Ray Paulick<br>Editor-in-Chief

Ray Paulick

For Keeps

Just over a year ago, this column chided Kentucky's Thoroughbred owners and breeders for their lack of commitment to political action in the state capital of Frankfort.

The Kentucky Thoroughbred Association, representing the interests of owners and breeders, had a paltry $5,000 war chest for lobbying Kentucky's legislators. The state's No. 1 industry lacked any political clout.

How that has changed. The Kentucky Equine Education Project was formed in May 2004, a multi-million-dollar fund-raiser was held in December, and the all-breeds organization already has made its political presence felt. The General Assembly recently approved a plan supported by Republican Gov. Ernie Fletcher that will divert taxes on stud fees into an incentive fund to benefit breeders of Thoroughbreds, Standardbreds, and other breeds. That fund should amount to in excess of $15 million annually, more than 80% of which is earmarked for Thoroughbred breeders through a program to be determined by the Kentucky Horse Racing Authority. The revenue for the Thoroughbred fund will almost be equal to the prize money for the Breeders' Cup World Thoroughbred Championships.

Legislators also approved a tax exemption for out-of-state buyers of racing prospects in Kentucky. Previously, buyers could avoid paying the tax by shipping horses out of state soon after purchase, which KEEP officials correctly pointed out had a negative impact on Kentucky's farm economy.

Those two legislative victories measure up well against the lone setback, a failed effort to repeal a tax that horse farmers pay on fencing, farm equipment, and feed. It's discriminatory in that other types of farmers (cattle, hogs, etc.) are not subject to the tax.

KEEP's mission extends beyond lobbying legislators. First and foremost is an educational campaign that will target citizens in all 120 Kentucky counties. The organization is putting together team leaders for each county, with the individuals responsible for carrying the horse industry message to various civic and service organizations. A public awareness advertising campaign also was launched, starting with a series of billboards, somewhat facetiously, heralding Florida, New York, and West Virginia as the "Horse Capital of the World." The next wave included television advertising that reminded Kentuckians that horses are the state's No. 1 industry.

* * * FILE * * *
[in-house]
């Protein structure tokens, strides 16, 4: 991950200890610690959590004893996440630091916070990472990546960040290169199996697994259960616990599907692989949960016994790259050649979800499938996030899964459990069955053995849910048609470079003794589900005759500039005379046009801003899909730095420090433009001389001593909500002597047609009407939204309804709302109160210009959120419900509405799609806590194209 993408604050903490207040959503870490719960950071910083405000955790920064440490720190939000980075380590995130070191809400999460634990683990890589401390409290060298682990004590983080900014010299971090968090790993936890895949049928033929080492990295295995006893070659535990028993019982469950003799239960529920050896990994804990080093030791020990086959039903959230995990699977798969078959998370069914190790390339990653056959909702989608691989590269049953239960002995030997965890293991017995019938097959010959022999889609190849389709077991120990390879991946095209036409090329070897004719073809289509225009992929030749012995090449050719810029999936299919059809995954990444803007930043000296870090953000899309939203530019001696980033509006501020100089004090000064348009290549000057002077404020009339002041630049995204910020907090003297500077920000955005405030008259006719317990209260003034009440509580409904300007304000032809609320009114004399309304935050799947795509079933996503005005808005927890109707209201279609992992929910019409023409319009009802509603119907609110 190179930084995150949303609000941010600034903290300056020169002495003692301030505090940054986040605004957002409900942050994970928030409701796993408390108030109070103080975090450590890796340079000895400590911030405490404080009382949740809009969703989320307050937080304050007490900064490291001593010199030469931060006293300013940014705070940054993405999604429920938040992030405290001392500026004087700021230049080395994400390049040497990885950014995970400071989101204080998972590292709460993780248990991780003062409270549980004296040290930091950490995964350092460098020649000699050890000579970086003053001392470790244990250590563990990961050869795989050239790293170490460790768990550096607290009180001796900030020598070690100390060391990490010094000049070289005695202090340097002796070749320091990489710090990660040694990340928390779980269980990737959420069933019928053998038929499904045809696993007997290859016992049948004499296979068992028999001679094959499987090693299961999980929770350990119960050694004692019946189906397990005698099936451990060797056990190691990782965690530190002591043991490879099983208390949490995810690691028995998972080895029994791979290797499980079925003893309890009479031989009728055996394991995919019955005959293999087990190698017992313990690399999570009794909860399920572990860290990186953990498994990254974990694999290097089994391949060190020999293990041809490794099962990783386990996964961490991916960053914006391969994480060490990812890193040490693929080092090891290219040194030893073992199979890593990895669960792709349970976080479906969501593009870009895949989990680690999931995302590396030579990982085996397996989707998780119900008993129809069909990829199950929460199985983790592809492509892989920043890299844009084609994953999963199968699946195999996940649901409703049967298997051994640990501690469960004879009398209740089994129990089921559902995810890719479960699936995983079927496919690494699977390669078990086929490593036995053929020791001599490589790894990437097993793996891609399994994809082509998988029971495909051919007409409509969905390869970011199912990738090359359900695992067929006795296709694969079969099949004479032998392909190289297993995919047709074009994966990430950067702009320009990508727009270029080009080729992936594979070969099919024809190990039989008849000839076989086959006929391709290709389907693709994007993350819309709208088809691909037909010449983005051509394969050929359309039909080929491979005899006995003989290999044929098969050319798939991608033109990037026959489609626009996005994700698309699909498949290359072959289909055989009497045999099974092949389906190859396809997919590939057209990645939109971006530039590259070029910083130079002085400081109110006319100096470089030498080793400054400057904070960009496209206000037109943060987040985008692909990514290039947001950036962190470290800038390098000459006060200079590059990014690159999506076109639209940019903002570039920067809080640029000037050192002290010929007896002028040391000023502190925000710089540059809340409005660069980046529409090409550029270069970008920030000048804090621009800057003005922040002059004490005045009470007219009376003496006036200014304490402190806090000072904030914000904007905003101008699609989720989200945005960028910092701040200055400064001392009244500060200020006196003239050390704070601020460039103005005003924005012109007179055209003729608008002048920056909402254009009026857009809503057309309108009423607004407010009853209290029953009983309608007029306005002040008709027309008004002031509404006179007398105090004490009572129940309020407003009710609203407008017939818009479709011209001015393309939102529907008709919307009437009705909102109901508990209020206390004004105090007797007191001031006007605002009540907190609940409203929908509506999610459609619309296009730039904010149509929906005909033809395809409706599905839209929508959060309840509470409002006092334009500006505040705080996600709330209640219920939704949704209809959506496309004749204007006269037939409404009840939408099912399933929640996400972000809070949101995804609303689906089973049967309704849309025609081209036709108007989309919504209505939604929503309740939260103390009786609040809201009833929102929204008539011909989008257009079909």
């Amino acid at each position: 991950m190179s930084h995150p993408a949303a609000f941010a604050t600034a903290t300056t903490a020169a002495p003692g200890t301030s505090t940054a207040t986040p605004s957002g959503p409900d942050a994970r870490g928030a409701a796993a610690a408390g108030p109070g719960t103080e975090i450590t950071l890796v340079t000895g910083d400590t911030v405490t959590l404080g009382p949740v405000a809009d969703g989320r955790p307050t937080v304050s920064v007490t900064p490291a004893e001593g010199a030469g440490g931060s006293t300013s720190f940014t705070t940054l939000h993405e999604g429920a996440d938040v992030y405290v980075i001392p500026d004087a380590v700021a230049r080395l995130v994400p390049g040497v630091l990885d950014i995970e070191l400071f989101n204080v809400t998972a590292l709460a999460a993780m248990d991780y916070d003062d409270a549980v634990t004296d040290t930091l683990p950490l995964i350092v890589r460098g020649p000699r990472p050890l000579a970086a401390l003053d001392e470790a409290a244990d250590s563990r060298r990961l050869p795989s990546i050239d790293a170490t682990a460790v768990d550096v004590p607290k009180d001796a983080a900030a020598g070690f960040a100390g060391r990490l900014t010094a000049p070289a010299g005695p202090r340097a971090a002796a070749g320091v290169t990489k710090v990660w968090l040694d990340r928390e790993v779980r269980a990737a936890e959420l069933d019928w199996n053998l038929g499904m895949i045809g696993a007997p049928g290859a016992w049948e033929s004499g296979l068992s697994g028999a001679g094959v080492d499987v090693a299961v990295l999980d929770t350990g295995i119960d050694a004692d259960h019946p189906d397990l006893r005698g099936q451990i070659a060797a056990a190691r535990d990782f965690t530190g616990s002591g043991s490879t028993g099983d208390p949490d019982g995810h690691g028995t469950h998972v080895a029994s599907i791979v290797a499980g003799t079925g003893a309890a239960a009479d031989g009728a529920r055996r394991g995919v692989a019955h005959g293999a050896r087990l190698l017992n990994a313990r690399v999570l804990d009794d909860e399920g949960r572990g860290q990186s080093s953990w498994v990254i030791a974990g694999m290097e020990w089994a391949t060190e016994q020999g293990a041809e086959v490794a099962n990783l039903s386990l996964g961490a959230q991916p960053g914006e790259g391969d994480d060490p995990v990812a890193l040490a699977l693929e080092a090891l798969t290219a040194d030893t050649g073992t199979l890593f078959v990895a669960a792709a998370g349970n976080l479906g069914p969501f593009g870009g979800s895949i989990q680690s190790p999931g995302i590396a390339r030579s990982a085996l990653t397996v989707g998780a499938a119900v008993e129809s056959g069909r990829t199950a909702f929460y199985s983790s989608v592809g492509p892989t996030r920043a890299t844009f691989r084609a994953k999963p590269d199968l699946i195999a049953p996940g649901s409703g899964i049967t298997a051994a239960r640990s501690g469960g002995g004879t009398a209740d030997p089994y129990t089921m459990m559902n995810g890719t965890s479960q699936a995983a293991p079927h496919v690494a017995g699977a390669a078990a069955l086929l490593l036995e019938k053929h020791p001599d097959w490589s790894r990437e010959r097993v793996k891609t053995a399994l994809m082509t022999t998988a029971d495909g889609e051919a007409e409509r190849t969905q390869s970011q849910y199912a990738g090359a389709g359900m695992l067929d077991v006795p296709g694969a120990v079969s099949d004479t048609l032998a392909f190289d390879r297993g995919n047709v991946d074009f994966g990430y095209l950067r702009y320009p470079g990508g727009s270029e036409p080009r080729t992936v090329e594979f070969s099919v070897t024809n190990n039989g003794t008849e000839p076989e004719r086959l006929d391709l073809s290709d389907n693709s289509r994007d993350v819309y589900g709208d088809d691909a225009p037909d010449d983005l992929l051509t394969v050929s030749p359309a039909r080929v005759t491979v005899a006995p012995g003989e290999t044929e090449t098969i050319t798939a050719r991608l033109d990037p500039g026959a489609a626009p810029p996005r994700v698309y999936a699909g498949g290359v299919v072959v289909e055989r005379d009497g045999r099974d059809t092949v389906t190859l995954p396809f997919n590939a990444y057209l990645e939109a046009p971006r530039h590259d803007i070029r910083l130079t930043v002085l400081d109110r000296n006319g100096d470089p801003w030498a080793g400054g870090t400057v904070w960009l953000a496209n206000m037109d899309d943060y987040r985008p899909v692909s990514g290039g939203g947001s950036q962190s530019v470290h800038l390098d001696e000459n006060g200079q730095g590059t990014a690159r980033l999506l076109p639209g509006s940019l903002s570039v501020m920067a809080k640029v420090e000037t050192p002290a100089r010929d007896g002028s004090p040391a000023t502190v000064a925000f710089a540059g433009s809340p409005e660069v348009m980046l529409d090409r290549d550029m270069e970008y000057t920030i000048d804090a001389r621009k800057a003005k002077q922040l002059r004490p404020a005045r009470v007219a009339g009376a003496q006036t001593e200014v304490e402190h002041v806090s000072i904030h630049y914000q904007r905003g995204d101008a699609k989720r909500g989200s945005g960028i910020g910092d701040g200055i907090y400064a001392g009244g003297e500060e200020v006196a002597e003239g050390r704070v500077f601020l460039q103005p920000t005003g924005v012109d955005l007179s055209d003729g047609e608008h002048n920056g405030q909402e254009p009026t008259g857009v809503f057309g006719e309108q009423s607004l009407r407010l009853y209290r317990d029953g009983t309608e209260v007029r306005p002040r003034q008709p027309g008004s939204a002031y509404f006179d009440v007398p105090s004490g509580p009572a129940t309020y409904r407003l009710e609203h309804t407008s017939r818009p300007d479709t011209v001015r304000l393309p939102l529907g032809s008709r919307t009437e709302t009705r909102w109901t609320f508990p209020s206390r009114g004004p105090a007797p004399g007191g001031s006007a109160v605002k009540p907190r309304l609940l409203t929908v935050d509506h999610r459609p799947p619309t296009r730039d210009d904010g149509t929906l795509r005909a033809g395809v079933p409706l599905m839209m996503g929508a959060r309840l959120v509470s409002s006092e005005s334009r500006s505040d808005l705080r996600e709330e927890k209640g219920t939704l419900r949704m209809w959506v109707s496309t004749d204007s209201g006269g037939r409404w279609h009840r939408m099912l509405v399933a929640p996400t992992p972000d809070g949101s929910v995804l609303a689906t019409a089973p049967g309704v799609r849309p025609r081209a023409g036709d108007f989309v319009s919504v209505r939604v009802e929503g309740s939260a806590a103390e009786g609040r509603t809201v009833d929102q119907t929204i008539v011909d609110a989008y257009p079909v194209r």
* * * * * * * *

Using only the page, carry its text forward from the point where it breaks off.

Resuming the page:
KEEP's political war chest will allow the horse industry to help fund campaigns of candidates who support them, or, conversely, to back the opponents of politicians who do not understand the importance of the industry to Kentucky.

The late John Gaines was a major force in the creation of KEEP and was the organization's honorary chairman. Former Democratic Gov.
Brereton Jones, the master of Airdrie Stud, is KEEP chairman and a key architect of the strategy to educate residents across the state. Another major player in the horse industry's legislative success in 2005 is Republican state Sen. Damon Thayer, who has both the ear and confidence of Gov. Fletcher.

There is work ahead. Several racing states have the economic advantage of current or pending slot machine revenue to enhance purses and breeder incentive programs. Out-of-state migration of mares from Kentucky, already a concern to horse farmers, will only accelerate once slot machines are fully operational in New York. Pennsylvania will be the next to add slots, and Florida's Gulfstream Park won recent approval in a local referendum and could be next in line.

The slots revenue is good news for breeders operating in those states, which is bad news for Kentucky and the state's signature industry. It is a political issue that, in the past, has been defined by casino interests and racetrack lobbyists. Fortunately for Kentucky's horse industry, it now has a strong voice in Frankfort that will be heard.